With the absence of character backstory, strong performances are necessary to engage viewers and propel what is essentially a lean storyline:  there’s not a lot of dialogue, and the plot is a bit elliptical at times, too.

But, these are not bad things in Drive.  The story involves a mechanic (Gosling) who works as a stunt driver when movie jobs roll around and drives getaway cars for criminals when it suits him.  His character isn’t even given a name.

Think that’s complicated?  Just wait.  It’s only when he falls for a single mom (Mulligan) in the apartment down the hall that what should signal a certain type of complication in more conventional films quickly becomes another (which I won’t spoil by revealing here).

There is poignancy of the scenes between Gosling and Mulligan is nearly palpable, and it comes more from a bigger, unspecified longing than just garden variety lust. I love the tension and the surprising tenderness between the driver and the mom down the hall.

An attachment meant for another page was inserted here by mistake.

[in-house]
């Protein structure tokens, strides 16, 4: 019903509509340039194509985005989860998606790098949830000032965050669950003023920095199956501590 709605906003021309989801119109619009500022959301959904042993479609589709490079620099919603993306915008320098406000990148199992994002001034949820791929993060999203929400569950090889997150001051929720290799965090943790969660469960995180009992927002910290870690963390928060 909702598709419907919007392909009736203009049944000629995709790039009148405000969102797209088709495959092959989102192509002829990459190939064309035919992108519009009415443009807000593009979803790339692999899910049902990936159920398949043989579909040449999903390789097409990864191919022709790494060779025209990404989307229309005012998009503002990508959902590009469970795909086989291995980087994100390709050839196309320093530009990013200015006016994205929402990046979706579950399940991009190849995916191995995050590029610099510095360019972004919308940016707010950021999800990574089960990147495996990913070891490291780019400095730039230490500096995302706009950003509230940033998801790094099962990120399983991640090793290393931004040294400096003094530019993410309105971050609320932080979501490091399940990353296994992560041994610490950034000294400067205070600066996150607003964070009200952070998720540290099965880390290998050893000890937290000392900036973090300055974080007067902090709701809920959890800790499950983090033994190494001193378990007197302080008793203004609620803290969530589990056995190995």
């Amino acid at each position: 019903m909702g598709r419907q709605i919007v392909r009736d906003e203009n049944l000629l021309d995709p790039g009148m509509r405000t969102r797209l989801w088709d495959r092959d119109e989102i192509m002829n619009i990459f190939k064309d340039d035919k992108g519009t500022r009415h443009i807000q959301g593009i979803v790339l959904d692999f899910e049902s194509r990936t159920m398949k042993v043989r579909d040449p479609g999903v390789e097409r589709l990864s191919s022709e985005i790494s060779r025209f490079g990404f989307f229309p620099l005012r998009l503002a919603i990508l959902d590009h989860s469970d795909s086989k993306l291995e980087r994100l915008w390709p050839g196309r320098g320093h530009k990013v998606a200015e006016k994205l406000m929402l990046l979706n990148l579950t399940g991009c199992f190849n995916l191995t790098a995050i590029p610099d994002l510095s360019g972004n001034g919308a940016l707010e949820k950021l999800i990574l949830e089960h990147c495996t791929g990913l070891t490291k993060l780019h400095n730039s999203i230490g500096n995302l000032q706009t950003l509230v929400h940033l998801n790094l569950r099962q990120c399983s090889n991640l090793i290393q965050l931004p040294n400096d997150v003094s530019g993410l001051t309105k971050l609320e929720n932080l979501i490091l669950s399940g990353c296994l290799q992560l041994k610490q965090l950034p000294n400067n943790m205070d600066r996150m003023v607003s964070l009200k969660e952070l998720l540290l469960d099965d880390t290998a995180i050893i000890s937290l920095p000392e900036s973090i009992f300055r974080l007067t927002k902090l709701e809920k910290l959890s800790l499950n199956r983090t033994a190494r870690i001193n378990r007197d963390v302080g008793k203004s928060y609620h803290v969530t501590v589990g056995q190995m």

And, that’s not all.  The pacing works for me, too.  It’s all hurry up and wait, just like making a real movie, or driving a getaway car, or trying to suss out the prospect of a new relationship.

I also like the use of color in surprising ways that seems to echo the contrasting emotional tones in the film, which is really just another type of hurry up and wait, isn’t it?  I like the visual style, and the narrative surprises, and how I simply didn’t know what to expect from moment-to-moment when watching.

That can be refreshing, you know?  Drive works for me.

Hugo. Hugo is a wonderful movie for all of us who are film lovers from Martin Scorsese, a film lover and historian who happens also to be an exquisite filmmaker.

The story centers on a young boy, Hugo Cabret (Asa Butterfield) who tends the clocks in a 1930s Paris train station after his father dies, but the narrative takes hold when Hugo discovers that the old man running a toy store in the station is really a once famous but by then forgotten magician and filmmaker.

I can pretty much guarantee that people who are passionate about the movies will love Hugo.  It is a bit of a valentine to the silent cinema, and I bought into the movie completely to the point that I got teary-eyed at least three times while watching.  It’s also one of the few films I can think of in which 3D is both used well and seems to enhance the film a bit, though I’m lukewarm on the technique in general.